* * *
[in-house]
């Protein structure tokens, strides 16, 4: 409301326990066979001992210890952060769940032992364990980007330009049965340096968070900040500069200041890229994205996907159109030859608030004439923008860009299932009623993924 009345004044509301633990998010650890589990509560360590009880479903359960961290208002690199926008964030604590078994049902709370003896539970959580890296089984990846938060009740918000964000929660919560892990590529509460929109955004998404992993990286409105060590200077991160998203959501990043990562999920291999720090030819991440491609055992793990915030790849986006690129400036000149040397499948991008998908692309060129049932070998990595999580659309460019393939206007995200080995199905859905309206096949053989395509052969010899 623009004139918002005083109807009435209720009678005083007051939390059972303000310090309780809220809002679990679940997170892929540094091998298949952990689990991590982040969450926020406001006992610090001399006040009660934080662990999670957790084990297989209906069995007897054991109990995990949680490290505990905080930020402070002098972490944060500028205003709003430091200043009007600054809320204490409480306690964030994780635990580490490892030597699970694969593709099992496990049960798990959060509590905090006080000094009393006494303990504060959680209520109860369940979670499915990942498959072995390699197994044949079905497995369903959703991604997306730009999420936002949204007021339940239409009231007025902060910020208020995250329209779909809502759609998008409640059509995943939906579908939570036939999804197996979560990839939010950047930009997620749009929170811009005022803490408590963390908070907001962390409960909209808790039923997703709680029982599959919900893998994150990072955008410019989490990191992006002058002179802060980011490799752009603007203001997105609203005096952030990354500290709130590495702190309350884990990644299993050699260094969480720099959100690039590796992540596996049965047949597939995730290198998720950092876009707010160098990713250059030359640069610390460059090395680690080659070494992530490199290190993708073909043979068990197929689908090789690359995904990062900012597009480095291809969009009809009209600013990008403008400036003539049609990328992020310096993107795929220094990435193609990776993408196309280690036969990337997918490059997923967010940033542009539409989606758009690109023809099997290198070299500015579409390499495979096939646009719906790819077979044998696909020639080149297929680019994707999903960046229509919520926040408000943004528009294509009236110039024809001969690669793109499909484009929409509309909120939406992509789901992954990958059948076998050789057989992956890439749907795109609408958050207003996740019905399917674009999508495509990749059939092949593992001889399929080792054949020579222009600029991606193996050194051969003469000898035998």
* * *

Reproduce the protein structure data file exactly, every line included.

[in-house]
């Protein structure tokens, strides 16, 4: 409301326990066979001992210890952060769940032992364990980007330009049965340096968070900040500069200041890229994205996907159109030859608030004439923008860009299932009623993924 009345004044509301633990998010650890589990509560360590009880479903359960961290208002690199926008964030604590078994049902709370003896539970959580890296089984990846938060009740918000964000929660919560892990590529509460929109955004998404992993990286409105060590200077991160998203959501990043990562999920291999720090030819991440491609055992793990915030790849986006690129400036000149040397499948991008998908692309060129049932070998990595999580659309460019393939206007995200080995199905859905309206096949053989395509052969010899 623009004139918002005083109807009435209720009678005083007051939390059972303000310090309780809220809002679990679940997170892929540094091998298949952990689990991590982040969450926020406001006992610090001399006040009660934080662990999670957790084990297989209906069995007897054991109990995990949680490290505990905080930020402070002098972490944060500028205003709003430091200043009007600054809320204490409480306690964030994780635990580490490892030597699970694969593709099992496990049960798990959060509590905090006080000094009393006494303990504060959680209520109860369940979670499915990942498959072995390699197994044949079905497995369903959703991604997306730009999420936002949204007021339940239409009231007025902060910020208020995250329209779909809502759609998008409640059509995943939906579908939570036939999804197996979560990839939010950047930009997620749009929170811009005022803490408590963390908070907001962390409960909209808790039923997703709680029982599959919900893998994150990072955008410019989490990191992006002058002179802060980011490799752009603007203001997105609203005096952030990354500290709130590495702190309350884990990644299993050699260094969480720099959100690039590796992540596996049965047949597939995730290198998720950092876009707010160098990713250059030359640069610390460059090395680690080659070494992530490199290190993708073909043979068990197929689908090789690359995904990062900012597009480095291809969009009809009209600013990008403008400036003539049609990328992020310096993107795929220094990435193609990776993408196309280690036969990337997918490059997923967010940033542009539409989606758009690109023809099997290198070299500015579409390499495979096939646009719906790819077979044998696909020639080149297929680019994707999903960046229509919520926040408000943004528009294509009236110039024809001969690669793109499909484009929409509309909120939406992509789901992954990958059948076998050789057989992956890439749907795109609408958050207003996740019905399917674009999508495509990749059939092949593992001889399929080792054949020579222009600029991606193996050194051969003469000898035998």